Greek avant black metal conjurors AENAON will unleash the sonic alchemy of their Hypnosophy long player upon adventurous ears later this month. Set for release via Code666, the provocative seven-track production was captured at Crown Audio Conspiracie and thrusts forth fifty-five minutes of heavily textured progressive black metal bedecked in horns, saxophone, and keys. Dreamlike yet nightmarish, sensual and dark, extreme and regal, Hypnosophy is a portal to a glorious surrealistic voyage like no other and a true work of vision and devotion.
As a precursor to its release, today Decibel Magazine delivers the confounding visual accompaniment to third album cut, “Earth Tomb.” “A short, cinematic film beyond deathlike dreaming, ‘Earth Tomb’ takes a step inside the very existence of humanity and the search for inner truth,” relays the band in a collective statement. “Are dreams the dimension of a parallel existence? The boundaries of the mind become blurry through the eyes of a tortured man trapped in a barren earth. This journey has no destination but oblivion and anguish. [Hypnosophy cover artist] Łukasz Wodyński‘s imagery is tense and lifelike. He has managed to integrate perfectly his own vision with the lyrical and musical ingenuity of AENAON to give birth to a new dimension of cathartic madness. A shamanic ritual incarnated, shifting form ecstatic rhythms to paranoia and rapture. Awake in a nightmare, this time there is no salvation, only lunacy and beyond. Welcome to hell, welcome to Earth.”
Observes Decibel, “The video’s perspective is dreamlike, shifting from a forest inhabited by tribal people to a city. Both views are unsettling; in the forest, a man is the focus of a shamanistic ritual. In the city, a woman’s face is covered by a birdlike mask as the man passes her on dimly lit streets. Throughout it all, the man looks terrified and confused. Add in a baby and a few skulls and the question is left unanswered… how much of this is real? A saxophone can be heard throughout ‘Earth Tomb,’ creating an oddly uplifting melody that works its way in and out of the song. Half-chanted half-sung vocals mix with the band’s eccentric writing and fit the shamanistic ritual in the video.”
Take in “Earth Tomb,” now playing at Decibel Magazine RIGHT HERE.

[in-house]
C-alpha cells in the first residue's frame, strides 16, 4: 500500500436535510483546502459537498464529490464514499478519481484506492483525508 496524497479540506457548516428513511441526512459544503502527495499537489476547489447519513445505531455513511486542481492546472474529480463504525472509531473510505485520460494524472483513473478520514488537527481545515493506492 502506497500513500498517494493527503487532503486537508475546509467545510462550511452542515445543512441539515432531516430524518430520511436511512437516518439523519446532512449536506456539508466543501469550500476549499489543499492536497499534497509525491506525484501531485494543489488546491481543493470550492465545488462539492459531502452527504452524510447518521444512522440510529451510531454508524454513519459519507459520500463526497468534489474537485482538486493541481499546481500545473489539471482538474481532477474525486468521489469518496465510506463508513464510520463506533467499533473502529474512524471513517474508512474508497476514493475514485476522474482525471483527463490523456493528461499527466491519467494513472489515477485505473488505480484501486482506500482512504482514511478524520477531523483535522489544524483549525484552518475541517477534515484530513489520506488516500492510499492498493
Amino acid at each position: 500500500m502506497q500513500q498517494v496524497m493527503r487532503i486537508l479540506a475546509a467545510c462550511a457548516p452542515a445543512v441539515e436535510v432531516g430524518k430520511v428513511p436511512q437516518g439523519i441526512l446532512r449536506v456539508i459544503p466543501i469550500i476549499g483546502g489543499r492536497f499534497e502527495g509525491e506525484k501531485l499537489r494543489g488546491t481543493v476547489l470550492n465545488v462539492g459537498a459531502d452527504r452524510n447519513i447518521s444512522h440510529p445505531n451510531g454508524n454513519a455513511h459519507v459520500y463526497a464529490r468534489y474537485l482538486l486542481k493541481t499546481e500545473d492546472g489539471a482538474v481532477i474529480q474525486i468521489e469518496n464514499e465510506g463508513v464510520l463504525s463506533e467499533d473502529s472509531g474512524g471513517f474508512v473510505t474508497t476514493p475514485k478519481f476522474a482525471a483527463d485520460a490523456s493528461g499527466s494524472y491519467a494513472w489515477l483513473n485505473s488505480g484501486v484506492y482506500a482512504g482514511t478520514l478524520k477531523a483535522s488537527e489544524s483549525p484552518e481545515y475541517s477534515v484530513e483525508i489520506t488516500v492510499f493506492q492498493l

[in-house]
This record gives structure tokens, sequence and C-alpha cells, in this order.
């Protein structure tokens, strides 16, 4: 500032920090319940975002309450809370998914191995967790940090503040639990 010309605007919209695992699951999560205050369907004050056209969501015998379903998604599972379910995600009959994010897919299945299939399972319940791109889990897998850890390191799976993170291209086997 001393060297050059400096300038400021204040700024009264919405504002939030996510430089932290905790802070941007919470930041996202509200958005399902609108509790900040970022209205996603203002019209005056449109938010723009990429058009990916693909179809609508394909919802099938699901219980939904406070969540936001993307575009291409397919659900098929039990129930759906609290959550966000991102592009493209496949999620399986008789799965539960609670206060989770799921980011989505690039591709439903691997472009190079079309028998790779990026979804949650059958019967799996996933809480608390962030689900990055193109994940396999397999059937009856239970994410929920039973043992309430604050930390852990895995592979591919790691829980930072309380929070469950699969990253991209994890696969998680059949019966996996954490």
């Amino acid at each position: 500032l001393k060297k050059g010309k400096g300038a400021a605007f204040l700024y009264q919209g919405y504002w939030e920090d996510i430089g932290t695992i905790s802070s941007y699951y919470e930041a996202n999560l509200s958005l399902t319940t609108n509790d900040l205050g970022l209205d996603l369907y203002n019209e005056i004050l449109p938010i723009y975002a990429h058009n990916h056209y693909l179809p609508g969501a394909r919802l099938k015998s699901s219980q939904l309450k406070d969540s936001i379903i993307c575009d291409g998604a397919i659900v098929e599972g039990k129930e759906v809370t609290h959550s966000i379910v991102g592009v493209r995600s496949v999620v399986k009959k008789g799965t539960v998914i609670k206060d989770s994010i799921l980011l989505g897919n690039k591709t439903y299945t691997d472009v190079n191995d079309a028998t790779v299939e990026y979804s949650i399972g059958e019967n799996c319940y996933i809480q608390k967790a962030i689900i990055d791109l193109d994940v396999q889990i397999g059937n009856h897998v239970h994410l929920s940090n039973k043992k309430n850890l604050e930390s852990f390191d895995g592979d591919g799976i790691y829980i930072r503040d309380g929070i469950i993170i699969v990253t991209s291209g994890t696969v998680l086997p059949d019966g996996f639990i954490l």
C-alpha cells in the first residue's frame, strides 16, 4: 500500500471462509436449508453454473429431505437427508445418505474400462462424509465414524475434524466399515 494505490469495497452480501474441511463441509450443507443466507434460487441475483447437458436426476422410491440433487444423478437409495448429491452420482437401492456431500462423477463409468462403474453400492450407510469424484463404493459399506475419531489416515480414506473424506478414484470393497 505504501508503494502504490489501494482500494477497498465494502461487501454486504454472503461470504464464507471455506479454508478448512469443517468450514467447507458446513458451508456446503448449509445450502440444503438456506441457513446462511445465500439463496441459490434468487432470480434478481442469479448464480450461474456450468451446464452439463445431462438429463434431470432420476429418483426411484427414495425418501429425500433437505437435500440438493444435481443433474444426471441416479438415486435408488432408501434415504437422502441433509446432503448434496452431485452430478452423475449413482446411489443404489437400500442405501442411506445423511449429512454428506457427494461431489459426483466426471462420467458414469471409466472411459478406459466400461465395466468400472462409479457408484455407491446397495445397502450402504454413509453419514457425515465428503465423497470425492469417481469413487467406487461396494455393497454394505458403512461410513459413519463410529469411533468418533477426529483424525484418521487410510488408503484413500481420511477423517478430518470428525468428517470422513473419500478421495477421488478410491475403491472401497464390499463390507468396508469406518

You can also sample the band’s David Lynch-inspired “Fire Walk With Me” lyric video (initially premiered by No Clean Singing) as well as first single “Oneirodynia” below:
AENAON’s Hypnosophy will be released via Aural Music sublabel Code666 on CD, vinyl, and digital formats on November 25th in Europe and December 9th in North America. Preorders — including special bundles — are available at THIS LOCATION
Forged in 2006, AENAON takes its name from the Greek word “Αέναον,” the Eternal. Churning a distinctly atypical brand of experimental black metal, the band recorded their debut EP Phenomenon in 2007. It was released in 2009 via the Canadian Bleak Art Records and followed by a seven-inch split with Satanochio titled A Parallel Zoetrope in 2010. By 2011, the band had culled a solid underground following and united with Italian label Code666 who released their debut full-length, Cendres et Sang. The release marked the beginning of a new era for the band and a solid collaboration. In 2013, the Greeks released another seven-inch split with the Russia’s Stielas Storhett. However, it was 2014’s Code666-issued Extance long player that earned them the most acclaim. Continuing the tradition, in 2015 a third seven-inch split was released in alliance with their Greek comrades Virus Of Koch. And now the world awaits Hypnosophy….
“AENAON is not a surprise anymore, probably one of the best progressive black metal bands on the planet, Hypnosophy will end in many top 2016 list for sure.” – Metal Hammer
“Extance was pure perfection and Hypnosophy is even better…” – G.O.M. Magazine
“…bombastic, sulfurous, progressive, jazzy, and soulful…” – No Clean Singing on “Fire Walk With Me”
“The soundscapes these gentlemen create are nothing short of fantastic, and give us a record that not only traverses black metal, but several types of music in general.” — The Grim Tower